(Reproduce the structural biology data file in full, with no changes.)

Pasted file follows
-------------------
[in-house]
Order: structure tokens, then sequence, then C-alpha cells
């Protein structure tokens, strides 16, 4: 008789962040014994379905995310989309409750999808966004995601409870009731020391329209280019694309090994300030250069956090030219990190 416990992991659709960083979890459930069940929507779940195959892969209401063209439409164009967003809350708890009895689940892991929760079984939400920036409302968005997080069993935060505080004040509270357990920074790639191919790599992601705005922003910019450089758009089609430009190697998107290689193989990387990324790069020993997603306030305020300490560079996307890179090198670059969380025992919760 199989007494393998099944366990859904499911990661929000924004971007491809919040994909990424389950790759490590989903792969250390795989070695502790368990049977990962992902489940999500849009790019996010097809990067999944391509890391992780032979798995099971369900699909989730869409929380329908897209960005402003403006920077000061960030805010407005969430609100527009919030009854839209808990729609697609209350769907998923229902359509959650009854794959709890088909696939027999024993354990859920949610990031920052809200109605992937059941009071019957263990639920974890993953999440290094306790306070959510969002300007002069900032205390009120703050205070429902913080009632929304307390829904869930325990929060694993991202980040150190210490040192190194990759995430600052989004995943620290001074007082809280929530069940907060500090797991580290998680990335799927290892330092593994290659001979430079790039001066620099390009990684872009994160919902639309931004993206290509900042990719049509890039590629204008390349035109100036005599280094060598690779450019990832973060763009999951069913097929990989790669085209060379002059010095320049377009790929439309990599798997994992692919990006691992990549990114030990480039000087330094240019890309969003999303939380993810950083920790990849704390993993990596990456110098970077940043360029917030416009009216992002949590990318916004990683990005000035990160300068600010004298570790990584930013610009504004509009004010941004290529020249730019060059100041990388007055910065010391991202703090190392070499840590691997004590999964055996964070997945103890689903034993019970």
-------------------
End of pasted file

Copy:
[in-house]
Order: structure tokens, then sequence, then C-alpha cells
């Protein structure tokens, strides 16, 4: 008789962040014994379905995310989309409750999808966004995601409870009731020391329209280019694309090994300030250069956090030219990190 416990992991659709960083979890459930069940929507779940195959892969209401063209439409164009967003809350708890009895689940892991929760079984939400920036409302968005997080069993935060505080004040509270357990920074790639191919790599992601705005922003910019450089758009089609430009190697998107290689193989990387990324790069020993997603306030305020300490560079996307890179090198670059969380025992919760 199989007494393998099944366990859904499911990661929000924004971007491809919040994909990424389950790759490590989903792969250390795989070695502790368990049977990962992902489940999500849009790019996010097809990067999944391509890391992780032979798995099971369900699909989730869409929380329908897209960005402003403006920077000061960030805010407005969430609100527009919030009854839209808990729609697609209350769907998923229902359509959650009854794959709890088909696939027999024993354990859920949610990031920052809200109605992937059941009071019957263990639920974890993953999440290094306790306070959510969002300007002069900032205390009120703050205070429902913080009632929304307390829904869930325990929060694993991202980040150190210490040192190194990759995430600052989004995943620290001074007082809280929530069940907060500090797991580290998680990335799927290892330092593994290659001979430079790039001066620099390009990684872009994160919902639309931004993206290509900042990719049509890039590629204008390349035109100036005599280094060598690779450019990832973060763009999951069913097929990989790669085209060379002059010095320049377009790929439309990599798997994992692919990006691992990549990114030990480039000087330094240019890309969003999303939380993810950083920790990849704390993993990596990456110098970077940043360029917030416009009216992002949590990318916004990683990005000035990160300068600010004298570790990584930013610009504004509009004010941004290529020249730019060059100041990388007055910065010391991202703090190392070499840590691997004590999964055996964070997945103890689903034993019970």